|Publication number||US7003153 B1|
|Application number||US 09/676,523|
|Publication date||Feb 21, 2006|
|Filing date||Sep 29, 2000|
|Priority date||Sep 29, 2000|
|Publication number||09676523, 676523, US 7003153 B1, US 7003153B1, US-B1-7003153, US7003153 B1, US7003153B1|
|Inventors||Louis Joseph Kerofsky|
|Original Assignee||Sharp Laboratories Of America, Inc.|
|Export Citation||BiBTeX, EndNote, RefMan|
|Patent Citations (10), Referenced by (81), Classifications (12), Legal Events (5)|
|External Links: USPTO, USPTO Assignment, Espacenet|
This present invention relates to video contrast enhancement, and more particularly to a method and apparatus for enhancing video contrast via partial histogram equalization.
A digital image represents a visual scene as an array of pixels. Each pixel stores the image intensity level for a specific point in the visual scene. For example, in a black-and-white digital image, each pixel may contain an 8-bit value that expresses a luminance level as a number between 0 and 255, with 0 representing black and 255 representing white. In a color digital image, each pixel may have multiple components or color planes, each component representing the intensity level for a “color” (e.g., RGB (Red-Green-Blue) or CMY (Cyan-Magenta-Yellow) color planes) or a luminance/chrominance value.
Many digital images are captured in such a way that the dynamic range available in the pixel format is underutilized. For instance, in a given 8-bit image, most of the image intensity information may cluster in a small sub-range of the available 0-to-255 range. This results in a displayable image with many image features that cannot be readily discerned by a human viewer, as the contrast sensitivity function (CSF) of the human visual system cannot resolve such small differences in image intensity level.
Fine-contrast features in a digital image can be made more discernable by application of a contrast-enhancement algorithm known as histogram equalization (a histogram indicates the relative occurrence of each possible pixel value in a particular digital image—the magnitude of each bin in the histogram represents the frequency of occurrence of a corresponding pixel value). A short description of histogram equalization (HE) follows.
Histogram equalization attempts to redistribute the various image intensity levels to new levels so that the histogram E(y) of the output image better approximates a uniform distribution over the entire range 0 to L-1. A remapping function y=F(x) is calculated such that
approximates such a uniform distribution. Although E(y) in
With a near-symmetric distribution such as H(x), the mean of the distribution xM will map approximately to the level L/2 in E(y). When the distribution is not symmetric, the specific location that xM will map to depends on how the histogram is skewed. These characteristics of HE can cause problems when HE is applied to a video sequence—although each output frame may have excellent contrast, the mean value is not preserved. Thus a histogram-equalized video sequence may have undesirable image flicker artifacts. Also, since the mean may change significantly, scenes which are intended to be dark (or bright) may no longer appear so.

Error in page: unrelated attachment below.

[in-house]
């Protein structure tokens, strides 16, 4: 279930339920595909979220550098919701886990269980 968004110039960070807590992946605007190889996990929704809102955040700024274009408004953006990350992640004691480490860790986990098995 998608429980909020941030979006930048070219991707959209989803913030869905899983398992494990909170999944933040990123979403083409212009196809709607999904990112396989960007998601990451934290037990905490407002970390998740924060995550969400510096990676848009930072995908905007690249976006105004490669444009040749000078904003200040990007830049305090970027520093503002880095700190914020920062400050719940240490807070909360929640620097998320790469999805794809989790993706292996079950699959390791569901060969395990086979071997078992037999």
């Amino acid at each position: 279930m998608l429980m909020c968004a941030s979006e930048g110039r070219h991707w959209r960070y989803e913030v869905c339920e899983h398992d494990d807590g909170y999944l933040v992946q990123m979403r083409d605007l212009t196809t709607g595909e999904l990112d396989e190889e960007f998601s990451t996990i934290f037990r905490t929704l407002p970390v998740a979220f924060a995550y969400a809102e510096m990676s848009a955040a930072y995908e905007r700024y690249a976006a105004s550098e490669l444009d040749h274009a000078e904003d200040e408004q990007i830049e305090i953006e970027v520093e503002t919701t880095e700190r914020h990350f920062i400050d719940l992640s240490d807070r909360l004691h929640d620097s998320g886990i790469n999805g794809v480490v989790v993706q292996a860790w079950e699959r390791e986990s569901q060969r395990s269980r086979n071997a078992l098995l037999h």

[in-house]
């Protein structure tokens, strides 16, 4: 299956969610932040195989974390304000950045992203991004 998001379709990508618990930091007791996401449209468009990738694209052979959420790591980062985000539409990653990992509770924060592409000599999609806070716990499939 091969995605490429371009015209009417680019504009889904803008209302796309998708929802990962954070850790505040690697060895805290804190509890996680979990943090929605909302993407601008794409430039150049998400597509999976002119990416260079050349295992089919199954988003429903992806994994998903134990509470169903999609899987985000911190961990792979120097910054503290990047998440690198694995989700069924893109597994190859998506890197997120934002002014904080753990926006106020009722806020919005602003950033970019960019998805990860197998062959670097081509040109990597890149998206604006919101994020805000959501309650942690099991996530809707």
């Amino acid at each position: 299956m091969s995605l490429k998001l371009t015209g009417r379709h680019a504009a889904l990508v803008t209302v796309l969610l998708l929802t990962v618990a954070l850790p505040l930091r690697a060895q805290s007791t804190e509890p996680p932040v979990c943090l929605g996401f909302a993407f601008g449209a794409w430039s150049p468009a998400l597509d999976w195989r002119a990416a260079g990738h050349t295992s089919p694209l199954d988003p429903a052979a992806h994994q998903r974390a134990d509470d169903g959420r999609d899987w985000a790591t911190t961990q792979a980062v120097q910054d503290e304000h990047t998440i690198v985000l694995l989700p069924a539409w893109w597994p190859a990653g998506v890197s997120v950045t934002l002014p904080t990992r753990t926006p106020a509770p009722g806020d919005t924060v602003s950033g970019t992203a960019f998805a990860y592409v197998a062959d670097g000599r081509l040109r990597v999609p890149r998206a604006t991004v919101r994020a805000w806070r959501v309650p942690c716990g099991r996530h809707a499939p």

One researcher has proposed a different HE scheme to combat the problems inherent in applying classical histogram equalization to a video sequence. “Contrast Enhancement Using Brightness Preserving Bi-Histogram Equalization”, Y.-T. Kim, IEEE Transactions on Consumer Electronics, Vol. 43, No. 1, February 1997; see also Kim & Cho, “Image Enhancing Method Using Mean-Separate Histogram Equalization and a Circuit Therefor”, U.S. Pat. No. 5,963,665, Oct. 5, 1999.
It is recognized herein that BBHE can still produce undesirable artifacts when applied to a video sequence. One problem with BBHE is that many different image distributions can have the same mean. Particularly when these distributions are multi-modal, some regions of the image may experience drastic shifts in intensity even though the mean intensity is preserved. Another problem is that the mean statistic is extremely sensitive to outliers, i.e., a relatively few pixels with intensities located far from the mean can have a profound influence on mean intensity. Thus when the histogram is not symmetric about the image mean, large shifts in mean brightness can still occur, and substantial brightness shifts can still occur for some ranges of pixel values.
These effects are illustrated by the simplified bimodal distributions of
Now compare this result with
The present disclosure proposes a novel contrast enhancement approach that is particularly applicable to video sequences. This approach is based on several underlying observations (although a particular embodiment of the invention may not utilize each of these principles). First, it is assumed that the video was captured at the desired mean intensity and that the primary objects in the scene are generally visible. If this assumption is not correct, a scene-constant brightness adjustment is an appropriate way to deal with this situation—thus, frame-adaptive video contrast enhancement is typically not the best place to be performing large intensity shifts on large numbers of pixels. Second, the mean intensity is generally not a preferred metric for determining how an image should be equalized, as is evident from the discussion in the section above. From these principles, it is proposed that flicker artifacts can be controlled by limiting equalization to one or two subranges of pixel intensities, preferably at the darkest and lightest subranges of histogram levels, and by limiting the extent to which these pixel intensities can be remapped to include, respectively, the darkest and lightest histogram subranges. Although this approach may not provide the best contrast enhancement possible for each frame considered individually, it can provide good contrast enhancement without noticeable temporal intensity artifacts or lighting distortion.
In one aspect of the present invention, a method of video contrast enhancement is disclosed. A first pixel level threshold is set for an input video frame in a video sequence. When a given input-video-frame pixel's level is below the pixel level threshold, that pixel is remapped according to an adaptive contrast-enhancing function. When the given input-video-frame pixel's level is above the pixel level threshold, that pixel is instead remapped according to a scene-stable mapping function.
Preferably, the threshold is either fixed during the scene, or is based on a percentage of pixels, e.g., the histogram bin below which x % of the pixels fall. Also preferably, the adaptive contrast function maps an input histogram for values below this threshold to a new target histogram.